Known only for being in the shadow of Juvenile at that time, all Wayne wanted was a chance to show that he could carry the ship. Now in 2015, Young Thug is using the prestige of Tha Carter name to pay homage, and show that he's the next guy. The most confusing and hypocritical part of the commentary behind this is the people who openly hate Wayne suggesting that he's being wronged in some way. In a recent video taken at one of his release parties for Sorry 4 The Wait 2, Wayne has seemingly thrown down the gauntlet, telling fans to "stop listening to music from n----s who pose naked on their mother-fucking album covers," a reference to Thug's provocative Carter VI mixtape cover. He and Thug have been seen in the studio together and even released the extremely underrated "Take Kare" collaborative single last year before the Cash Money ship came apart, but it seems like the battle lines are now being drawn. Ignoring the fact that he also used controversial methods to bring attention to himself (remember the leopard jeggings?), Wayne has shunned his biggest fan on a national stage.

Lil Wayne Insists 'Tha Carter V' Will Be the Final 'Carter' Album

The elephant in the room here is the fact that Carter VI will release next week, and Lil Wayne's Tha Carter V currently has no release date. It'd be ridiculous to say that this was planned -- Thug has been claiming his intentions to release his album even though in an interview with MTV he said he didn’t know if Wayne would even release Tha Carter VI himself. Wayne has also gone on record saying that the fifth entry would be his last solo album. A lot of the drama surrounding Wayne and Birdman surfaced just a few short months ago, culminating in a $51 million lawsuit surrounding Tha Carter V and unpaid royalties from Young Money artists. Sure, the timing is very interesting but Young Thug was going to do this anyway. The narrative of him having secret Legion of Doom-esque meetings with Birdman to eradicate Lil Wayne seems ridiculous. The two rappers aren't even signed to the same label, so it's really a case of Thug (finally) being free of his label issues and Wayne unfortunately becoming a prisoner to his own label.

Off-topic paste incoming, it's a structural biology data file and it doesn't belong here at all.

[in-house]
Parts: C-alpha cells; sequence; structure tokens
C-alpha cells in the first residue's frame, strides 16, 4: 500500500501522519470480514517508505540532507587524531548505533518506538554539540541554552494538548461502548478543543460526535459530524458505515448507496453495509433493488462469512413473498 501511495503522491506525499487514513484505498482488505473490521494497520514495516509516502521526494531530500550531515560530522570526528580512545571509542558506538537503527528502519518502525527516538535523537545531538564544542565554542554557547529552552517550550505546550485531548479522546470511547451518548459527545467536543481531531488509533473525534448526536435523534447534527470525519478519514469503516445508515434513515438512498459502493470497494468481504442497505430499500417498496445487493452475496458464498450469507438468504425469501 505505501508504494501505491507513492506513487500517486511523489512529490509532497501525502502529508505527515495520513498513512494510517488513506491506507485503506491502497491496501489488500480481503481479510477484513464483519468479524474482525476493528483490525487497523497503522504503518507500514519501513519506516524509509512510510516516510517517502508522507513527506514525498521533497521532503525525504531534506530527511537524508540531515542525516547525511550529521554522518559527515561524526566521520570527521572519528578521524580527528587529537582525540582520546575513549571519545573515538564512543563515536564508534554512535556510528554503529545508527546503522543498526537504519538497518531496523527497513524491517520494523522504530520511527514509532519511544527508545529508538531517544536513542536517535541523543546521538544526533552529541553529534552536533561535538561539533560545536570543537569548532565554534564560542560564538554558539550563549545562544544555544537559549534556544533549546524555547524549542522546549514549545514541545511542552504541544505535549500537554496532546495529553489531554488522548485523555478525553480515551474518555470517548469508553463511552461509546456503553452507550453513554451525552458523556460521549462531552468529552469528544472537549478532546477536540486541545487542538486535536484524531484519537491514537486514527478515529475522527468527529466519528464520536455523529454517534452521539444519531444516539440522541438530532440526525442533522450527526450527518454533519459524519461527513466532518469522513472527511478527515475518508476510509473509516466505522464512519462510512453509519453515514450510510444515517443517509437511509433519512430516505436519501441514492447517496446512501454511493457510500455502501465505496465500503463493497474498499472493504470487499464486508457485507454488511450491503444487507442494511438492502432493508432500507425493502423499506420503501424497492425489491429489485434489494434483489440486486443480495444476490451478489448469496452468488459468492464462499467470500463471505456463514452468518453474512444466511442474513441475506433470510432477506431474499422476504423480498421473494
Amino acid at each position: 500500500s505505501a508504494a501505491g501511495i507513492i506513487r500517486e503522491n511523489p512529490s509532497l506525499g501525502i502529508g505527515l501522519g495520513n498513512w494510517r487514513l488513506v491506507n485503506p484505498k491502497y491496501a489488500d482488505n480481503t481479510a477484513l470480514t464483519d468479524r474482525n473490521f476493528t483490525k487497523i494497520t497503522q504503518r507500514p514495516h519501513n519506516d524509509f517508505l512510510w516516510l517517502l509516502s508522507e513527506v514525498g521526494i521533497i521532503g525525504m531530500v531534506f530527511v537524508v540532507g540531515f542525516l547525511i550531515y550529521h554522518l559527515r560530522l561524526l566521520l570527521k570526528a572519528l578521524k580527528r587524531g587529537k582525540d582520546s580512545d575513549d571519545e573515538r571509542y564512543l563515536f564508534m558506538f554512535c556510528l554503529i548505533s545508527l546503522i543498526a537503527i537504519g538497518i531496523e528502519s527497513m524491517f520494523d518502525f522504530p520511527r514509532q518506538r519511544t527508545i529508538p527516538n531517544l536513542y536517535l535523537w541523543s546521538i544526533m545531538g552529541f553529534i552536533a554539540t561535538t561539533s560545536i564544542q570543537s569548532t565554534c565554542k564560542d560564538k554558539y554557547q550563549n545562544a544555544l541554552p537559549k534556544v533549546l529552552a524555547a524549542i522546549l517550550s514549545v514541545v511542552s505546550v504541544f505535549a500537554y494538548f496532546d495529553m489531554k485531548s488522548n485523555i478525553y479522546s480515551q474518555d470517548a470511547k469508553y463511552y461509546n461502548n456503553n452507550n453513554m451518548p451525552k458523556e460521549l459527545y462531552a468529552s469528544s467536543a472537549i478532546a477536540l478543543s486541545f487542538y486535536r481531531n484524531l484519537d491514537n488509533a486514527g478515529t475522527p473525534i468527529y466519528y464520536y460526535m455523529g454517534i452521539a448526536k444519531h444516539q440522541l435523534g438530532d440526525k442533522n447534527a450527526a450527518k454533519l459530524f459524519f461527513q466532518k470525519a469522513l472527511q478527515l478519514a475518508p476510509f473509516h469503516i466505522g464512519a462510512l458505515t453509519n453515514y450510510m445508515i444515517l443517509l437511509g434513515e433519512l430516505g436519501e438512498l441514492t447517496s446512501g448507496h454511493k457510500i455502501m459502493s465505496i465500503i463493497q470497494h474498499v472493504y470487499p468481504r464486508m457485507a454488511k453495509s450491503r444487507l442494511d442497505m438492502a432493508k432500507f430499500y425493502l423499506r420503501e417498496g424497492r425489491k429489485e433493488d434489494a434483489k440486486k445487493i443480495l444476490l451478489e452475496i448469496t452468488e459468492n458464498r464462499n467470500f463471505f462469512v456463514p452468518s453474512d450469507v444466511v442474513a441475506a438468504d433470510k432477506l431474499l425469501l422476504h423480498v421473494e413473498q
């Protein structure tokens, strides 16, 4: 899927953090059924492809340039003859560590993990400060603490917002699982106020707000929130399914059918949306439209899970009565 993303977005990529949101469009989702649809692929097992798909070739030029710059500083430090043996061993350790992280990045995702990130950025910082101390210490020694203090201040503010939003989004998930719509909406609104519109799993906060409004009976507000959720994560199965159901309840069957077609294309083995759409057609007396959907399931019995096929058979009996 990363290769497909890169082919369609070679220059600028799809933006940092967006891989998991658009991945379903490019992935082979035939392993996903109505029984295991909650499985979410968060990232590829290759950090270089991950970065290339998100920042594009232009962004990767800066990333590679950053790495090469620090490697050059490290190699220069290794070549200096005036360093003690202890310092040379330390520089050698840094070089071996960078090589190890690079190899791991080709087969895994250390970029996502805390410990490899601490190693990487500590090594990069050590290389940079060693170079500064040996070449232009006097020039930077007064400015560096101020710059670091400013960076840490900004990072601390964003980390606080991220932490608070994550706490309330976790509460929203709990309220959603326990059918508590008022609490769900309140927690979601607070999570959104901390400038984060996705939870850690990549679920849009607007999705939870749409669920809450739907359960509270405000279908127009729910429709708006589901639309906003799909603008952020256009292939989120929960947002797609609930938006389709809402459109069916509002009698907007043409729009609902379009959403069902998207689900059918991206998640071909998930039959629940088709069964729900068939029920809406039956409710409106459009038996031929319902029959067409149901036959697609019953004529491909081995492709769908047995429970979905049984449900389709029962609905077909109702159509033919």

The relationship between Young Thug and Lil Wayne is starting to become rocky, and will likely come to a head in the coming weeks, further driving a wedge between fans of both artists. The real winner here is Birdman, though. He's once again found a suitable wave to connect to, and while Thug isn't officially signed to Cash Money (which could change), it wouldn't be surprising if he had his hands in Thug's pocket in some way. He's taken a vested interest in seeing Thug become the best he can be, and past history has shown that Birdman doesn't bet on something that doesn't have serious potential. 

The reveal of Carter VI's cover sees Young Thug mostly naked and standing alone. The spotlight is on him, his music, his sexuality and where he can go from here. His story is only beginning, much like it was when his "idol" had to hold down the fort for Cash Money over a decade ago.